Sochi (Russia) (AFP) - Japanese teenager Sara Takanashi was hoping to become the first Olympic Games women's ski jumping champion on Tuesday as Sochi organisers battled the enemy of all winter sports -- warm weather.
The 17-year-old Takanashi, the reigning World Cup champion, is favourite to crown the sport's 10-year fight to have the discipline feature on the Olympic programme.
"I have already decided everything tactically and I'm going to stick to it," said Takanashi.
In training so far at the RusSki Gorki Jumping Centre, the youngster has been pushed all the way by veteran Daniela Iraschko-Stolz, the openly gay Austrian who has been making headlines as much for her private life as for her prowess on the ski jump hill.
Reigning world champion Sarah Hendrickson has struggled in Sochi after fighting back after a knee operation five months ago.
But the 19-year-old was delighted to be named first to go down the normal hill when the trial run is held later Tuesday ahead of the two medal jumps.
"I am bib number one today. That means I will be the first girl EVER to ski jump in an Olympic event. ALL SMILES," tweeted the American.
"Shoot... should we be putting on make-up for the event tonight? Special occasion?"
Norway celebrated double gold in cross-country sprint with Maiken Caspersen Falla winning the women's title and Ola Vigen Hattestad the men's.
With Ingvild Flugstad Oestberg taking the silver in the women's event, Norway can now boast 102 medals in Olympic cross country skiing.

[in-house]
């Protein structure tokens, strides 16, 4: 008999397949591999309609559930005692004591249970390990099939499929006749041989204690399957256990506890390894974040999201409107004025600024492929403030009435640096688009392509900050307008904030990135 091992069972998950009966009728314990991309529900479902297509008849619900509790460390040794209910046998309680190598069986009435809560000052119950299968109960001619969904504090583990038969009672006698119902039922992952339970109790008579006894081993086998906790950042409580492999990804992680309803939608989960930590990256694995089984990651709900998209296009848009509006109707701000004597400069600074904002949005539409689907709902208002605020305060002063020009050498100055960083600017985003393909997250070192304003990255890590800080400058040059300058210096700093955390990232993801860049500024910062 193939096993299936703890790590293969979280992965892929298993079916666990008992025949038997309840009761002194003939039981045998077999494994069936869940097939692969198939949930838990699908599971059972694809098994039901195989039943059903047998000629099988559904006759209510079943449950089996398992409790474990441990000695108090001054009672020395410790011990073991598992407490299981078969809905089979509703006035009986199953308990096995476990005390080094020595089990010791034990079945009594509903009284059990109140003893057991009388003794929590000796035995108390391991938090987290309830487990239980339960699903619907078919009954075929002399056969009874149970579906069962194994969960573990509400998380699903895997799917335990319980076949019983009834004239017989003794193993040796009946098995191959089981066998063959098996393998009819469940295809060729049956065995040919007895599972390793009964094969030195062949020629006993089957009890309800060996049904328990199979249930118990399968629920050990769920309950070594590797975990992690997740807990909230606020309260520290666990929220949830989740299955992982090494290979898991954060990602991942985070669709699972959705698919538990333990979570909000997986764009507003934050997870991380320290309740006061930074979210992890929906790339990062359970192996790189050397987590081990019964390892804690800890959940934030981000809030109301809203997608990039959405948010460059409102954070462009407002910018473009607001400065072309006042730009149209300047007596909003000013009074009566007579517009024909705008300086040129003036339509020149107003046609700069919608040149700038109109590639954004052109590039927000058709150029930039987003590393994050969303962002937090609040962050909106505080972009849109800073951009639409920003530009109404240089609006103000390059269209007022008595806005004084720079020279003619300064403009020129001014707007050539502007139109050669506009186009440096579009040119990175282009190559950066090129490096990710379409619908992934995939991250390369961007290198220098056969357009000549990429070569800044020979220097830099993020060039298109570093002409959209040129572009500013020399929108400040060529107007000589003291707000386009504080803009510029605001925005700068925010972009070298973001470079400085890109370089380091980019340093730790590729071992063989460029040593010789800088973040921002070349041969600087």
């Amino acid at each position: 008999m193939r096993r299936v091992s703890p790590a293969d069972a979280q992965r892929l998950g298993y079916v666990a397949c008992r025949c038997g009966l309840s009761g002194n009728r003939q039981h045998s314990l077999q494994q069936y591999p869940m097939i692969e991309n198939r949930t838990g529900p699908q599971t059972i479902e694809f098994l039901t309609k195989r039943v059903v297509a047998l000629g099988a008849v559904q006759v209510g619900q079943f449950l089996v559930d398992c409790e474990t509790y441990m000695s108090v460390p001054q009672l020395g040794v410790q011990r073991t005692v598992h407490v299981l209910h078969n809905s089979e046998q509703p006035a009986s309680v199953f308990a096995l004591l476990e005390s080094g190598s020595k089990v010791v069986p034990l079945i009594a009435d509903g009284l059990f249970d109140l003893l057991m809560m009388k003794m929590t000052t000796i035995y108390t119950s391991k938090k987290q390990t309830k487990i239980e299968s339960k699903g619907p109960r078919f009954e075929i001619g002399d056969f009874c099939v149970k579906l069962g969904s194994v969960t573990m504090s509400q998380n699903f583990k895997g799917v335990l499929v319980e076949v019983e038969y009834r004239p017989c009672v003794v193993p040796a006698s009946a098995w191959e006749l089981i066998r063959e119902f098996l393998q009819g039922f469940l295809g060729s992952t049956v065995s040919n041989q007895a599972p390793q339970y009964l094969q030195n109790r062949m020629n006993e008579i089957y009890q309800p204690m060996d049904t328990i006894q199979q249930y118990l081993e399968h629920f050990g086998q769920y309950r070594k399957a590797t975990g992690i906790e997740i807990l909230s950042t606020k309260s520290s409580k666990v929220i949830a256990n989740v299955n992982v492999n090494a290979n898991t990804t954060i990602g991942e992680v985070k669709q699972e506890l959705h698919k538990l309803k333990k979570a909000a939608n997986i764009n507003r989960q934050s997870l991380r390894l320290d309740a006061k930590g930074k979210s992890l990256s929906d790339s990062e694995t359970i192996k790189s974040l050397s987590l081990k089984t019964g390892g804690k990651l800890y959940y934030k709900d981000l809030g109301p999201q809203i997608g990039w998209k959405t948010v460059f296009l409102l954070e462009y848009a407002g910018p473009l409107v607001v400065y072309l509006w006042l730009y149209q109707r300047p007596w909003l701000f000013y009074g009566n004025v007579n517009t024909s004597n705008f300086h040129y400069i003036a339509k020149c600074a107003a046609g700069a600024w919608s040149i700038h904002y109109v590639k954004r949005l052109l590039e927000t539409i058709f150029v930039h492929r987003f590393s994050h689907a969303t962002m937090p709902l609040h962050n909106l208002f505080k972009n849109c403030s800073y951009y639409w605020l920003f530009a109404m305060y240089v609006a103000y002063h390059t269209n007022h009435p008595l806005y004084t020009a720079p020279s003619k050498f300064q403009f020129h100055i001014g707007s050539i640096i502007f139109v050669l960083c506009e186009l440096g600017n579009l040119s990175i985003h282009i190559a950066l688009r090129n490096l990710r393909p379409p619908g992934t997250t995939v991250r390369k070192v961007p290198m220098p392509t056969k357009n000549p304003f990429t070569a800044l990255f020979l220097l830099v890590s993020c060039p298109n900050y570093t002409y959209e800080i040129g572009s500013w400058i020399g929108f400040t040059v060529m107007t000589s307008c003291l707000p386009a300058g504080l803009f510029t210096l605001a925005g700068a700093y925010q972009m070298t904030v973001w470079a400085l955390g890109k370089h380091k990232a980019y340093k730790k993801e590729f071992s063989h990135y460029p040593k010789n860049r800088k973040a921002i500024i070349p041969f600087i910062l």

Oestberg dedicated her silver medal to her cousin who died in the bombings and shootings carried out by Anders Behring Breivik in Noway 2011.
Snowboarding star Shaun White made light of a difficult halfpipe to reach Tuesday night's final as he seeks a third successive gold.
The American finished top of the second heat with a score of 95.75. Japan's Taku Hiraoka was second on 92.25 and Danny Davis of the United States third (92.00).
- Snow can be a little challenging -
Canada's Dara Howell claimed the women's slopestyle ski gold after compatriot Kaya Turski, the world champion, crashed out in qualifying.
Devin Logan of the US won silver, Canada's Kim Lamarre claimed bronze while Canada's Yuki Tsubota was stretchered off the course after an ugly-looking fall on her final run and was treated for a jaw injury.
The Extreme Park has been deluged by criticism over its safety standards, but the International Olympic Committee (IOC) defended the state of the halfpipe course, claiming that the mild winter temperatures could be a factor.
"It's always a problem when it is a little bit warm but there is no problem with the halfpipe itself," said IOC spokesman Mark Adams.Lee Sang-Hwa
"There is no suggestion that there is anything wrong with the halfpipe. As with events anywhere on snow when it is a little warm it can be a little challenging."
Temperatures rose Tuesday to 12 degrees Celsius (54 Fahrenheit) at sea level where stadium-based events are held and 5 degrees Celsius (41 Fahrenheit) at the mountain cluster which is hosting the alpine and nordic events.
"The events is running to schedule and the FIS (International Ski Federation) are used to this. There is plenty of snow, it is just a little bit warm. The next few days will be a little warm but not unbearable."
South Korea's Lee Sang-Hwa retained her 500m speed skating crown in a new Olympic record time.
Lee, 24, who has proved untouchable in 2013/14, winning all seven World Cup races she has entered, notched a combined time of 74.70sec from her two races.
Darya Domracheva of Belarus destroyed her Norwegian and Russian rivals in the women's 10 km biathlon pursuit to take her country's first gold at the Sochi Olympics.